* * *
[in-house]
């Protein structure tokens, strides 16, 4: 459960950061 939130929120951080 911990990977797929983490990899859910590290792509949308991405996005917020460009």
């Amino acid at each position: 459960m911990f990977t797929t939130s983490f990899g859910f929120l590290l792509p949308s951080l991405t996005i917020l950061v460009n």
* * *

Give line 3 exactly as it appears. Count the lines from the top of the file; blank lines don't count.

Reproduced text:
């Amino acid at each position: 459960m911990f990977t797929t939130s983490f990899g859910f929120l590290l792509p949308s951080l991405t996005i917020l950061v460009n």